# Complex eigenvalues of a matrix in conjugate pairs (or not)

I have learnt that in a matrix, if there are complex eigenvalues, they should come as conjugate pairs. Also, I know that, in a diagonal matrix, eigenvalues are the diagonal elements.

So how about the following matrix?

$$\begin{pmatrix} i & 0\\ 0& 2 \end{pmatrix}$$

Shouldn't the eigenvalues be $$i$$ and $$2$$, where it doesn't have a conjugate pair?!

I appreciate your help to clarify my mistake.

• complex eigenvalues of a matrix with real entries come as conjugate pairs – J. W. Tanner Aug 10 at 14:21
• What are you taking about this is for real matrix. – A learner Aug 10 at 14:21

Recall that the eigenvalues of a matrix $$A$$ are the zeroes of its characteristic polynomial $$\chi_A(x) = \det (x I - A)$$. Of course it is entirely possible for the roots of $$\chi_A$$ to not occur in pairs of complex conjugates as shown by your example. However, if we restrict the coefficients of $$\chi_A$$ to be real (e.g. if your matrix $$A$$ is real) then we will find that any complex roots occur in pairs of conjugates by the complex conjugate root theorem.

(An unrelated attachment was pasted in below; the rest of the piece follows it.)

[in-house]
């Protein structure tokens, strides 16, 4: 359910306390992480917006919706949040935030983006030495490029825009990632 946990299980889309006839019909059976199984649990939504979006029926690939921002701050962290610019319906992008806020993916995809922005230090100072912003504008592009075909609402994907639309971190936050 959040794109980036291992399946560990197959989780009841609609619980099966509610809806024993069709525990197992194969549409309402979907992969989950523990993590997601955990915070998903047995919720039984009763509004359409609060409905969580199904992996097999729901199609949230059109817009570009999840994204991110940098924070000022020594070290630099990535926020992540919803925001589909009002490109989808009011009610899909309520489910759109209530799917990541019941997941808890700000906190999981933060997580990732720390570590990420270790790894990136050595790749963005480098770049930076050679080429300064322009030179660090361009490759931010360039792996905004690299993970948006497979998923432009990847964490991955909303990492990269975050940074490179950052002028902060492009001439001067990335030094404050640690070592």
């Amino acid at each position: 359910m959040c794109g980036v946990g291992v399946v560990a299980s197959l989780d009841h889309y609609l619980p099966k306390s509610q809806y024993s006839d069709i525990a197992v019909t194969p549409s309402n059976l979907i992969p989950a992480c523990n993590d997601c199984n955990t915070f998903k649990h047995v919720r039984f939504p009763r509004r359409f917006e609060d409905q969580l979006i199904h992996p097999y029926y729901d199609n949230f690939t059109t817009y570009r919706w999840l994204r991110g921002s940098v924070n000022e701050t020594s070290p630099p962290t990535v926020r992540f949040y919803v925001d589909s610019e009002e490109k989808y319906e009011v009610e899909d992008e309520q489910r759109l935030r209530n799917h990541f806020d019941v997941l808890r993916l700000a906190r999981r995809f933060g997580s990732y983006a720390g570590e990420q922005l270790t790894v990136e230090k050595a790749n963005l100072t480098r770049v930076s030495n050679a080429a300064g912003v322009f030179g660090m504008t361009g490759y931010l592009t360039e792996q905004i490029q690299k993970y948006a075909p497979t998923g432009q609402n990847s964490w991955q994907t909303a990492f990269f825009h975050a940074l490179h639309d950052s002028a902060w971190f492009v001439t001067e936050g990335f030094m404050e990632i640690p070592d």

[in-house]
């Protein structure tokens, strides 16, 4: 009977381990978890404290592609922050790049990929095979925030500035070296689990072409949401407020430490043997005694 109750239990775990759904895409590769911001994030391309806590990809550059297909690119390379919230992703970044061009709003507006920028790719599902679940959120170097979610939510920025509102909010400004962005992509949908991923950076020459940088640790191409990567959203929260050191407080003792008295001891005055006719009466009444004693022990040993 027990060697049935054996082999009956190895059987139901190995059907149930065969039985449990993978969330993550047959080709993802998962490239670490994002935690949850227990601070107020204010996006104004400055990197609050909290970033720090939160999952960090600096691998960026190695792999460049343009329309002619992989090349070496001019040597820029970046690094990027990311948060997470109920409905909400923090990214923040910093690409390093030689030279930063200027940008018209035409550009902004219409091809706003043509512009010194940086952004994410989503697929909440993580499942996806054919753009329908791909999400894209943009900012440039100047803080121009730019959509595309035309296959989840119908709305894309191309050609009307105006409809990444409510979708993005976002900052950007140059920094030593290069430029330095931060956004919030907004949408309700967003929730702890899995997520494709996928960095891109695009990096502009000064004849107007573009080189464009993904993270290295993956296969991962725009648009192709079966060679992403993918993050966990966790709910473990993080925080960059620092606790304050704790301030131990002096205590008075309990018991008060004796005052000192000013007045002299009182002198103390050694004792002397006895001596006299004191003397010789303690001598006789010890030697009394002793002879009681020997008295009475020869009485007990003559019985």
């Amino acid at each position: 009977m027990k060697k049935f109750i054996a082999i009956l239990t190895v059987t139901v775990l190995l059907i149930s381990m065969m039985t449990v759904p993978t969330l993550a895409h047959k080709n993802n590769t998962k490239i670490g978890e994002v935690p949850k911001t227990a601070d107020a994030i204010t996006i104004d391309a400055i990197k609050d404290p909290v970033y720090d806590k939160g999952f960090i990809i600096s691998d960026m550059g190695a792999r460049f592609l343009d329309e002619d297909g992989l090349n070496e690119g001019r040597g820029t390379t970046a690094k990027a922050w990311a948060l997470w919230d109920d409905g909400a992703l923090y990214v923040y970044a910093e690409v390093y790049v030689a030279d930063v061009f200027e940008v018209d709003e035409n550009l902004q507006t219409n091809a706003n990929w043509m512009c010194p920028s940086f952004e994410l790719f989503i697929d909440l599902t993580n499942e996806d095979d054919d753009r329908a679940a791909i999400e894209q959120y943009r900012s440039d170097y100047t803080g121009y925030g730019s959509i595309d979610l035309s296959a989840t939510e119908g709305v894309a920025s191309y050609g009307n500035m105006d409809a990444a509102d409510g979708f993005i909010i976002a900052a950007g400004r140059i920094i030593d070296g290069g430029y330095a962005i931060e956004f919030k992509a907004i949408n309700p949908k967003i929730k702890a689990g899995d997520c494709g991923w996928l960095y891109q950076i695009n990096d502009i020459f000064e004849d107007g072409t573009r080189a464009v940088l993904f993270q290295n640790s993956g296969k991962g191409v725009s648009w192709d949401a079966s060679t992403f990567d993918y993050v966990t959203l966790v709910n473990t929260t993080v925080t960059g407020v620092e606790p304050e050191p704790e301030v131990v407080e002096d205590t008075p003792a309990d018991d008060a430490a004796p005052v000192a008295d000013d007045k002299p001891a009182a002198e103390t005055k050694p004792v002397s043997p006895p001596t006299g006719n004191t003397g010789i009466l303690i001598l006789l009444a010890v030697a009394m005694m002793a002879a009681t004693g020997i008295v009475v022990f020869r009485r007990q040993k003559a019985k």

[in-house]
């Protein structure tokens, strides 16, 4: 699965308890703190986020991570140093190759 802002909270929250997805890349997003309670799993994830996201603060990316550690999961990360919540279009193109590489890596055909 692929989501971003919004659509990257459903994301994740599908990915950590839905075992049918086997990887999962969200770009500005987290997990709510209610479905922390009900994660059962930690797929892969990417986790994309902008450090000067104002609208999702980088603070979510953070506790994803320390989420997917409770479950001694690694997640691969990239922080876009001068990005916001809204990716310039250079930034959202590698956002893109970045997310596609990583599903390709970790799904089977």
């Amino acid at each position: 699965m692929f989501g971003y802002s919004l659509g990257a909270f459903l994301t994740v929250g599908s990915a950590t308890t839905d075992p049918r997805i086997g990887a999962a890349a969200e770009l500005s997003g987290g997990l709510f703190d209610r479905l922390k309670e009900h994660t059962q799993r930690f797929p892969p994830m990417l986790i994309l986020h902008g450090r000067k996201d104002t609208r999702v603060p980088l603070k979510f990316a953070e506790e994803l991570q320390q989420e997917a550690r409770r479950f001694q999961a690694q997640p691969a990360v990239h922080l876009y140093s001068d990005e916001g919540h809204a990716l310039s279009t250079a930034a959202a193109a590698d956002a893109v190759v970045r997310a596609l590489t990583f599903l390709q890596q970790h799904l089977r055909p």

$$Av = \lambda v \implies \bar A \bar v = \bar \lambda \bar v$$ and so $$\lambda$$ eigenvalue of $$A$$ implies $$\bar\lambda$$ eigenvalue of $$\bar A$$.
Thus, when $$A$$ is real, its eigenvalues come in conjugate pairs.